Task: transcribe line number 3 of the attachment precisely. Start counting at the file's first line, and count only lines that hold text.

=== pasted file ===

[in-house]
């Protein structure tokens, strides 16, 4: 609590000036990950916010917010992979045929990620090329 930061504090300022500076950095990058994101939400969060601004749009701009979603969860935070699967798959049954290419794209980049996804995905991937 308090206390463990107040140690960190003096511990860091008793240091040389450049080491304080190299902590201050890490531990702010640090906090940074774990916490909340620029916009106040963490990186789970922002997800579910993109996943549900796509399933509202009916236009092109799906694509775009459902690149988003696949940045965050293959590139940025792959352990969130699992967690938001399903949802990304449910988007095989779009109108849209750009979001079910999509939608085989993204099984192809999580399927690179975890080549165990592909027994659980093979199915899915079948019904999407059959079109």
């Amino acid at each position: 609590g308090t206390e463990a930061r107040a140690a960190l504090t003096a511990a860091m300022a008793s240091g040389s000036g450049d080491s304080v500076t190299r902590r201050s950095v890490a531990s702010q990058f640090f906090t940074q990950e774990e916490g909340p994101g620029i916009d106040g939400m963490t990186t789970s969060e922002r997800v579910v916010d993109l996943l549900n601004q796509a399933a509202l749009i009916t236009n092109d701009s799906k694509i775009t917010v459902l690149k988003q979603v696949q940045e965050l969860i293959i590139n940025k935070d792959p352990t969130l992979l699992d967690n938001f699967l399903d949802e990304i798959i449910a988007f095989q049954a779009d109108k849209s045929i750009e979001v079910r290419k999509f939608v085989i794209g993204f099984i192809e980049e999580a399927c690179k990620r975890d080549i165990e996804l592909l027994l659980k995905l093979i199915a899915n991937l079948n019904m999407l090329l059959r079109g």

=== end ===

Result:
């Amino acid at each position: 609590g308090t206390e463990a930061r107040a140690a960190l504090t003096a511990a860091m300022a008793s240091g040389s000036g450049d080491s304080v500076t190299r902590r201050s950095v890490a531990s702010q990058f640090f906090t940074q990950e774990e916490g909340p994101g620029i916009d106040g939400m963490t990186t789970s969060e922002r997800v579910v916010d993109l996943l549900n601004q796509a399933a509202l749009i009916t236009n092109d701009s799906k694509i775009t917010v459902l690149k988003q979603v696949q940045e965050l969860i293959i590139n940025k935070d792959p352990t969130l992979l699992d967690n938001f699967l399903d949802e990304i798959i449910a988007f095989q049954a779009d109108k849209s045929i750009e979001v079910r290419k999509f939608v085989i794209g993204f099984i192809e980049e999580a399927c690179k990620r975890d080549i165990e996804l592909l027994l659980k995905l093979i199915a899915n991937l079948n019904m999407l090329l059959r079109g």